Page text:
How common is epilepsy in adults?
The secret suffering
Important age-related changes are a reduction in liver mass and thus liver metabolism as well as a decrease in kidney function. In contrast to the liver function, the kidney function is easily measurable in the laboratory (2).
Beware of carbamazepine and co
Because of the many interactions, the enzyme-inducing antiepileptic drugs (carbamazepine, phenytoin, phenobarbital, primidone) are not recommended in old age (1). They lower the serum concentrations of, for example, antidepressants and antipsychotics as well as benzodiazepines and steroids. When taking phenobarbital, elderly patients often experience paradoxical states of excitement (11).
The combination of oxcarbazepine with a natriuretic such as furosemide, which further increases the hyponatremia induced by oxcarbazepine, is particularly dangerous.
“An elderly patient should not be given carbamazepine or oxcarbazepine. In addition to having a high potential for interaction, these drugs have a very strong depressive effect, ”emphasizes Elger. "Only if he has been successfully treated with carbamazepine or oxcarbazepine for a long time, for example for twenty years, do we not change the medication." After all, there are anti-epileptic drugs that are better tolerated in old age. According to Elger, these include, for example, lamotrigine and levetiracetam. Lamotrigine has been shown to be effective and well-tolerated in controlled, randomized and double-blind studies (2, 3, 4, 5). Levetiracetam was also well tolerated and effective in elderly patients (6).
An alternative to carbamazepine or oxcarbazepine is also valproic acid (1). Although the risk of Parkinson's disease with cognitive decline is estimated to be around 2 percent with valproic acid and appears to be more common in old age, the lack of fatigue and slowing down and the lack of enzyme induction in the liver are beneficial (2).
In addition to the drugs mentioned, gabapentin, topiramate, ethosuximide, felbamate and rufinamide are also used. No guidelines, systematic reviews, or meta-analyzes are available for the antiepileptic therapy of older patients (2).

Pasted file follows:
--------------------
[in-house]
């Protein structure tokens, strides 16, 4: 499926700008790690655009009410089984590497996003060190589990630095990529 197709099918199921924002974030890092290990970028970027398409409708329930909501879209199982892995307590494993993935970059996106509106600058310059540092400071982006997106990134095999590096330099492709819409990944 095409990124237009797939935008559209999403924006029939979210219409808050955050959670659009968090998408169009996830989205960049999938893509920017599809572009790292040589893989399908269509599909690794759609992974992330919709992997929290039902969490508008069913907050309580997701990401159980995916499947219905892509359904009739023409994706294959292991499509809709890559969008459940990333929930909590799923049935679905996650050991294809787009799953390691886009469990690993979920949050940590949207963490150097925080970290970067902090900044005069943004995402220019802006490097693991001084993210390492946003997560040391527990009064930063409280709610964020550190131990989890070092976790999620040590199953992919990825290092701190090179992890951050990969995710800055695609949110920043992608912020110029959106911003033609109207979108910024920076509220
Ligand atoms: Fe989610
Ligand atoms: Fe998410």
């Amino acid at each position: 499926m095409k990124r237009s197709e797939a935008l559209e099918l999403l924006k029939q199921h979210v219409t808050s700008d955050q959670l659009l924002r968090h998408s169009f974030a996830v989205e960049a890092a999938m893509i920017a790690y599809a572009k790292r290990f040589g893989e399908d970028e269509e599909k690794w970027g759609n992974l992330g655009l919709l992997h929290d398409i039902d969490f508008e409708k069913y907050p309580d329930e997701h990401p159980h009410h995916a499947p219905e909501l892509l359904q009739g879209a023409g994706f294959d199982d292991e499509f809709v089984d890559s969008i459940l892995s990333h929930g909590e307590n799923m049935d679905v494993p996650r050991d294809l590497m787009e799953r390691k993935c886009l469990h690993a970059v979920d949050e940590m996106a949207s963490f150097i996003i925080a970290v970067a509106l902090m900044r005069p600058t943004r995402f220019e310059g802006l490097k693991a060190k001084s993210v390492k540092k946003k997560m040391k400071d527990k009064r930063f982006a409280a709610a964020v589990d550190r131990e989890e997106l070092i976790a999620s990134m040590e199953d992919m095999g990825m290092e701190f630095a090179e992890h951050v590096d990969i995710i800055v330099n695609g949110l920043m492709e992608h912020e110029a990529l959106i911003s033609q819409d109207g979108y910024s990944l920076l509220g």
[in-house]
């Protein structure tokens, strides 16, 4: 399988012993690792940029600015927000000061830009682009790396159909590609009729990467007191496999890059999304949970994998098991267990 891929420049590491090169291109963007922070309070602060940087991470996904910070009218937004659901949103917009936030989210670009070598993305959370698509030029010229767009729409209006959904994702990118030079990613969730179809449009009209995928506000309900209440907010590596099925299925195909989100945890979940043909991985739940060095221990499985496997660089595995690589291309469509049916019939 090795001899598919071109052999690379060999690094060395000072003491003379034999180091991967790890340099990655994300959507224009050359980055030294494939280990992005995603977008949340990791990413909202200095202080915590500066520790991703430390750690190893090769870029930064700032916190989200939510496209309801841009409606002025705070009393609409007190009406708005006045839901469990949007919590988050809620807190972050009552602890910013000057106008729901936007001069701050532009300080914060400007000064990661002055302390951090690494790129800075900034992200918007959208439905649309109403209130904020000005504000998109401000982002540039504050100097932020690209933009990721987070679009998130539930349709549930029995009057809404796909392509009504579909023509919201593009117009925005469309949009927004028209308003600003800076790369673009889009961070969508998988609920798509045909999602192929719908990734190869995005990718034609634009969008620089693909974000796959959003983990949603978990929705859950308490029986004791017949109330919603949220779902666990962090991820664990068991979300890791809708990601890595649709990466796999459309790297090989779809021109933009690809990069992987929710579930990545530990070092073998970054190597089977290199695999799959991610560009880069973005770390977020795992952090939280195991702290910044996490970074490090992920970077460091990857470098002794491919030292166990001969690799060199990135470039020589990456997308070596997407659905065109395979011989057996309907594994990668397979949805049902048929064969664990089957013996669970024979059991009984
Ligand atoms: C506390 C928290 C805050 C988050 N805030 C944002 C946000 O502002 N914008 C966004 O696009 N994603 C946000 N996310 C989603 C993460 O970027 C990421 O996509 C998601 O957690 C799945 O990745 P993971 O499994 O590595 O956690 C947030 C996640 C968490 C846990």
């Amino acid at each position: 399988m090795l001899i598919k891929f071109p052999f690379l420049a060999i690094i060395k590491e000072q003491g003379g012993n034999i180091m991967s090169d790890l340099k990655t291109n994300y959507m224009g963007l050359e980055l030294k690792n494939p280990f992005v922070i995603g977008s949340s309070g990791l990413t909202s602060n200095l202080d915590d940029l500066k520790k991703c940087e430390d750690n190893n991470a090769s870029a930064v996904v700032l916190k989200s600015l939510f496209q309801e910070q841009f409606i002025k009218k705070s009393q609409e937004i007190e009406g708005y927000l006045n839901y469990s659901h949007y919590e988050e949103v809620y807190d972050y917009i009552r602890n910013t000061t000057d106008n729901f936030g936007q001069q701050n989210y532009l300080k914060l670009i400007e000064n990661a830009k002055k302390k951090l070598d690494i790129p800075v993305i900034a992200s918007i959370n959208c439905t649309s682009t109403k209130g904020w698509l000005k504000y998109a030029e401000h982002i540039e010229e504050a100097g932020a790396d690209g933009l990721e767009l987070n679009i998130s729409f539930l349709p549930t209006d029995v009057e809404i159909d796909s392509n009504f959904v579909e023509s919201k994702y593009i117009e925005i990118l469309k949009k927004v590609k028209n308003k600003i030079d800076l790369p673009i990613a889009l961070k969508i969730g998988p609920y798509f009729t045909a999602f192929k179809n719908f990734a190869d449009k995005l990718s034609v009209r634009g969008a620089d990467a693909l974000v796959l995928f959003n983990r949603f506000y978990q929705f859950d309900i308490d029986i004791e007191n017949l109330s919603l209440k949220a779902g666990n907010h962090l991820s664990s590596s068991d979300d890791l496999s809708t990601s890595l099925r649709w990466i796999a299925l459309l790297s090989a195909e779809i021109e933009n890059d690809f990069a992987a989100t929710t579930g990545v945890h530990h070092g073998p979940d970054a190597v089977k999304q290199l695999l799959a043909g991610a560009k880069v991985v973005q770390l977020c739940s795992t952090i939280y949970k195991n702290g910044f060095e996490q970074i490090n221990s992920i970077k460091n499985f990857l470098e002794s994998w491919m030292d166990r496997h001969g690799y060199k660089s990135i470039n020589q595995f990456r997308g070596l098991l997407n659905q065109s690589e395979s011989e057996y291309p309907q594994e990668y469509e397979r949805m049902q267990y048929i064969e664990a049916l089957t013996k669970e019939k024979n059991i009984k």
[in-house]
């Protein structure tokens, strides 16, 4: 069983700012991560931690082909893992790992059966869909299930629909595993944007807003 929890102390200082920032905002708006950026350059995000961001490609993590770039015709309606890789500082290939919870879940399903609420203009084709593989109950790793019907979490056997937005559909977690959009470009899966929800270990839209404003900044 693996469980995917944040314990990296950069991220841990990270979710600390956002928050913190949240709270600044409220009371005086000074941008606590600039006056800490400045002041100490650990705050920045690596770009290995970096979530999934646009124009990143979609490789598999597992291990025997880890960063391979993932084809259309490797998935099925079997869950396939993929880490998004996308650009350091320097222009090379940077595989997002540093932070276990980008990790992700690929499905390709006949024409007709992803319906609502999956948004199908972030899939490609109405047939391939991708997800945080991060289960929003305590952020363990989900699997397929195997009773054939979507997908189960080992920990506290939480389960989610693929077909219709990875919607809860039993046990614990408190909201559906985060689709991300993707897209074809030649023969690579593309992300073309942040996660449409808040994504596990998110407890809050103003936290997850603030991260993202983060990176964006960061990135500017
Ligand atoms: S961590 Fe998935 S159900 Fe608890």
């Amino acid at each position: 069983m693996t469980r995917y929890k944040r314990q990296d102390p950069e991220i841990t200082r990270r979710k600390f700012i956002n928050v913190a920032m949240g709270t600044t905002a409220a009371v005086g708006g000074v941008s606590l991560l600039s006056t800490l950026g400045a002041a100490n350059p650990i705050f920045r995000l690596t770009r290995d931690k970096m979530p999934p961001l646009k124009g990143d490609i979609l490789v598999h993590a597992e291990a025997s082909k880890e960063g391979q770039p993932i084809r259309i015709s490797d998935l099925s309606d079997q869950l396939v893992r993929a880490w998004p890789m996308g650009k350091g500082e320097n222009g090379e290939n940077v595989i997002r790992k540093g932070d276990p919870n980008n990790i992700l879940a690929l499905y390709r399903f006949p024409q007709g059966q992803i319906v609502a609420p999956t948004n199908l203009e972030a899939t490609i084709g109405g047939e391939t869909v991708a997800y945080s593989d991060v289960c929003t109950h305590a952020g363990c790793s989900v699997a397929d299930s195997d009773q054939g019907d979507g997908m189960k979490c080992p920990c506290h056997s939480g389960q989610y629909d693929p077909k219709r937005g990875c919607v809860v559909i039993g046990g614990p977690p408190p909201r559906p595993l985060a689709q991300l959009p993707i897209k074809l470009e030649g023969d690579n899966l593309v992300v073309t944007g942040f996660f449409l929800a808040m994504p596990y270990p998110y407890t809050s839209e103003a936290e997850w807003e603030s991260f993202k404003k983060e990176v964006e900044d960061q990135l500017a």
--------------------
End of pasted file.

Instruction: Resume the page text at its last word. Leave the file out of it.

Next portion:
Lacosamide can extend the PR interval (period from the onset of atrial excitation to the onset of ventricular excitation) in a dose-dependent manner. Therefore caution should be exercised in the elderly. Vigabatrin is not recommended due to the potential for severe visual field impairment.
Tiagabine can make you more depressed. Its pharmacokinetic properties do not reveal any particular advantages in elderly patients (12). In the liver, tiagabine is almost completely metabolised by CYP3A; excretion occurs through the kidneys and intestines. The ability to break down tiagabine decreases with age. The cause is the decrease in liver volume and blood flow through the liver by up to 30 percent. The drug is contraindicated in severe liver dysfunction.
Combination therapy is also possible in older people. »It is true that therapy with two anti-epileptic drugs increases the potential for interaction. But it is often better tolerated than high doses of a single substance, ”says Elger. Since levetiracetam and gabapentin are not involved in pharmacokinetic interactions, they are suitable for combination (13). When choosing the "right" therapy, the mental state of the patient must also be taken into account. So it must be considered whether he is able to take several tablets at the right times.
In epilepsy patients, particular care must be taken when changing the preparation. The pharmacist can and should raise pharmaceutical concerns with aut-idem substitution (14). Because every change can lead to epileptic seizures occurring again. "These observations led to the fact that the compulsory use of generics was lifted in France," explains Elger. "It turned out that repeated switching increased the number of seizures, so it was ultimately cheaper to stick with the original drug."
It is not always easy to find the optimal dose, especially in old age. You have to find the balance between undesired and desired drug effects. Common side effects include fatigue, somnolence, weakness, slow response, and impaired memory. But psychological changes such as depression or aggression also occur.
The following should always apply: »slow and low«. A patient over 60 must be dosed as low and slowly as possible. The target doses are about a third below what a 20 to under 60-year-old gets.
Carefully weigh long-term medication
Long-term medication involves dangers. In older patients in particular, it is often difficult to decide whether a change is a symptom of a disease or a side effect of a drug. "If an anti-epileptic overdose occurs, the gait becomes unsteady and the patient runs the risk of falling and breaking bones," says Elger. An unsteady gait can also indicate numerous other diseases, such as osteoarthritis, circulatory disorders or neurological diseases.
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